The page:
These are the types of situations that would be avoided by having a competent, non-lame-duck head coach. The jersey number mishap is something you wouldn’t expect from a first-year head coach, let alone one entering his fifth season already facing major questions about organization and discipline. Helton isn’t going to attract many big-name coordinators with shaky job security looming over the entire staff as long as he’s in charge, especially with the high costs of moving to and living in Los Angeles.
What makes this even crazier is that these are the shenanigans USC is willing to put up with… for a coach who has gone 13-11 over the past two regular seasons. And if USC doesn’t take itself more seriously about treating itself like a top-tier program, why should others continue to do so?
In fact, right now they’re not.
With the early signing period just a couple weeks away, the Trojans sit at 67th in 247Sports’ recruiting rankings, in between Louisiana and Troy. Only one Pac-12 team’s class is currently ranked worse. In the state of California, USC unthinkably doesn’t have a single top-20 prospect from the state committed. Clemson, Alabama, Georgia, LSU and Ohio State have each landed a top-six California recruit. Washington and Oregon have two apiece in the top 12. With USC’s national footprint already disappearing, its local standing is in clear danger as well.
And if Clay Helton already underachieved with top-10 recruiting classes from 2015-18, what about when USC’s incoming class slips to 20th in 2019 or potentially outside the top 50 this year?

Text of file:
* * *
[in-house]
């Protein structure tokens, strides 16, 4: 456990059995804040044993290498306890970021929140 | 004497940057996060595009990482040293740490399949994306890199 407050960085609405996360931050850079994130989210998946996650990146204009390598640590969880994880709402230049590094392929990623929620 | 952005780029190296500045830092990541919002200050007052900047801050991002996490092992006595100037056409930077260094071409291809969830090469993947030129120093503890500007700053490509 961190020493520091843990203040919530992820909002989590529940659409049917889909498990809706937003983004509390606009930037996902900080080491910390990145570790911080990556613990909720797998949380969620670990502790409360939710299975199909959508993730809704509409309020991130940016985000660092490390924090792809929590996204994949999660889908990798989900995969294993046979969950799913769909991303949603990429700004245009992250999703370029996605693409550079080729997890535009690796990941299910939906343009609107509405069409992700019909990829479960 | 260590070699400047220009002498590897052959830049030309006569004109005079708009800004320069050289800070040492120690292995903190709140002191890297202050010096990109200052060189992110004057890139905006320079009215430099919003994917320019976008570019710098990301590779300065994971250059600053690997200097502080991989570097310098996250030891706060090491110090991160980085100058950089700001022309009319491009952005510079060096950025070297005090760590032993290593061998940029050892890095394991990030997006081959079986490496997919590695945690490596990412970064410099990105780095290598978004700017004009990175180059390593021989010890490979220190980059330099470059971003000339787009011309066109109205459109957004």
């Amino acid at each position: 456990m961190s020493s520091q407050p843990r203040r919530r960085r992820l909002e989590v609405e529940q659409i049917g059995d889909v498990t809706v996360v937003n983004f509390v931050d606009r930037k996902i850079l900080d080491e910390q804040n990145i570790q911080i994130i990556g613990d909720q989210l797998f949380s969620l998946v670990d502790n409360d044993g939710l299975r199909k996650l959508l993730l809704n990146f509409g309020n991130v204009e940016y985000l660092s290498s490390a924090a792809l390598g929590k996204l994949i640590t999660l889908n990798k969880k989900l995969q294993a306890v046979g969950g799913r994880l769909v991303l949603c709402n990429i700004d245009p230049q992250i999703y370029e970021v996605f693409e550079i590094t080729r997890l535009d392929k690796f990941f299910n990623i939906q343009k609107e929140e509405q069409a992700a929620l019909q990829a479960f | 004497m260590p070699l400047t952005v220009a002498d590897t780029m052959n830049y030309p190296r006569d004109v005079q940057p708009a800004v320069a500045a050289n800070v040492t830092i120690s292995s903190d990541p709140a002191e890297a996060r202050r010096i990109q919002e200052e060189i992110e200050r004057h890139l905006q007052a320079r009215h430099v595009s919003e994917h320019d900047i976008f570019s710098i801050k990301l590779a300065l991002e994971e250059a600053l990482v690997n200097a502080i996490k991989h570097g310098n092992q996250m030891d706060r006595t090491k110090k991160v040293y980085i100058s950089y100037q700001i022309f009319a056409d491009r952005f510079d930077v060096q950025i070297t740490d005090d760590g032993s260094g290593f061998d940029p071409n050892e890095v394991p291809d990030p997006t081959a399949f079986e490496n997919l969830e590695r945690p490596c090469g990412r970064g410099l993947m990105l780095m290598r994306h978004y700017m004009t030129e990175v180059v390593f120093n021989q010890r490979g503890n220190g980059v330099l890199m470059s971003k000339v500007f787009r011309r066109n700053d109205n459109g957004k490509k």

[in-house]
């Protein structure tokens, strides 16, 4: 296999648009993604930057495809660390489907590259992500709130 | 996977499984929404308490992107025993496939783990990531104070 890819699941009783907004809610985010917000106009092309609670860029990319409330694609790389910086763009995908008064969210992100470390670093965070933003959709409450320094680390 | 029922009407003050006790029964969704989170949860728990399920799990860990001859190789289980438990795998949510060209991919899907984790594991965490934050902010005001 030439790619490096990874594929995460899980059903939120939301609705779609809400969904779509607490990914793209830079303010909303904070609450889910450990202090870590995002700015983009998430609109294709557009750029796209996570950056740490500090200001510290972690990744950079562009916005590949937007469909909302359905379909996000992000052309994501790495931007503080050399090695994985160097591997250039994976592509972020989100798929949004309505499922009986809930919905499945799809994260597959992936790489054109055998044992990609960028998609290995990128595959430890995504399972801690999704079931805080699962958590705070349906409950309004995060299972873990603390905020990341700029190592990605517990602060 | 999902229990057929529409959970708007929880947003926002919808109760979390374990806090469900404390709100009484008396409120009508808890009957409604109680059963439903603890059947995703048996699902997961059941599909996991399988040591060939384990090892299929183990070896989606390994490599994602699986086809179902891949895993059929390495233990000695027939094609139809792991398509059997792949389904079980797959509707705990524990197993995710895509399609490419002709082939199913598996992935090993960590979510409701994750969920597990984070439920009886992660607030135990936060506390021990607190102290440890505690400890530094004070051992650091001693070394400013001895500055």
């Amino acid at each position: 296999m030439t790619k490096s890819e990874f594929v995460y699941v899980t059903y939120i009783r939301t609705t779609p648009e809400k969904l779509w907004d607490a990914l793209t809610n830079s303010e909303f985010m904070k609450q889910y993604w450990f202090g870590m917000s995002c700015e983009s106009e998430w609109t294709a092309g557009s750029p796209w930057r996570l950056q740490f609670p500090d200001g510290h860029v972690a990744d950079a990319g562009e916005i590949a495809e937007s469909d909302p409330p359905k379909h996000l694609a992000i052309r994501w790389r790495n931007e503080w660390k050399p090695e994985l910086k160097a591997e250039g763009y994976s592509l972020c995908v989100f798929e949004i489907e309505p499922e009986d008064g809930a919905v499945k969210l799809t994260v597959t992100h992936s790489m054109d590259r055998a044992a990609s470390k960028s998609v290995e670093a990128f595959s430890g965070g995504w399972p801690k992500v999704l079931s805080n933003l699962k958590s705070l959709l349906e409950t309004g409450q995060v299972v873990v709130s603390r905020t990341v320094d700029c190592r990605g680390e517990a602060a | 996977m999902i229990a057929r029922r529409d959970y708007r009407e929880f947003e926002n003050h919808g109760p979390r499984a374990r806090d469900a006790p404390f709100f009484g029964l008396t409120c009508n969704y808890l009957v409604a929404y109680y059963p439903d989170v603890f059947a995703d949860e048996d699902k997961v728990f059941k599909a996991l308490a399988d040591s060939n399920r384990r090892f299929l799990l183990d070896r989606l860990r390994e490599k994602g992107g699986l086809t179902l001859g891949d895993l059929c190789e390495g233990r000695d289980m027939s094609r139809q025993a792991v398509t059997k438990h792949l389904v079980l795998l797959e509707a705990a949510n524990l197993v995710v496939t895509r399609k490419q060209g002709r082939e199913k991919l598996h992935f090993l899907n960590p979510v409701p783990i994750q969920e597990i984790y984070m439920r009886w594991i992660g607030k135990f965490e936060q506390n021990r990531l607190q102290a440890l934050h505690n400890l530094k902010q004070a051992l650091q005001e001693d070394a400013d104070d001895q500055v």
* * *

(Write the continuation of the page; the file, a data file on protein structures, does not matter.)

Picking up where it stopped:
High schoolers aren’t the only ones turned off by USC’s self-inflicted steady decline. From 2015-17, USC averaged over 70,000 in attendance for games at the Los Angeles Coliseum. USC has fallen short of the 60,000 mark in each of the past two seasons, as the fan base has drifted toward apathy. USC has continued to show a lack of urgency to fix its glaring issues, and as a result, people have responded with a lack of urgency to watch this football team play.
Yet, instead of making a change, USC has willingly opted to remain in this cycle of mediocrity, with no near escape in sight.
The Trojans open up next season with Alabama, have road trips to Oregon and Utah and host Notre Dame, Washington and Arizona State. The same Alabama that drubbed USC 52-6 to kick off Helton’s first full season as permanent head coach, which was the Trojans’ worst loss since 1966. The same Oregon that demolished USC 56-24 at the L.A. Coliseum this season, in Helton’s 58th game as head coach. Not much has changed under Helton in big games, especially away from the confines of Los Angeles, so why should a different outcome in those marquee matchups be expected next season?
With that schedule, it’s likely USC will find itself in the same position next year as a fringe top-25 team that still can’t contend with college football’s superpowers. But instead of using that year to instill change and attempt to convince recruits and fans that there’s a more promising future on the horizon, USC wasted it on a head coach who has displayed the same problems in Year 5 as Year 1.
And apparently Mike Bohn is content with that.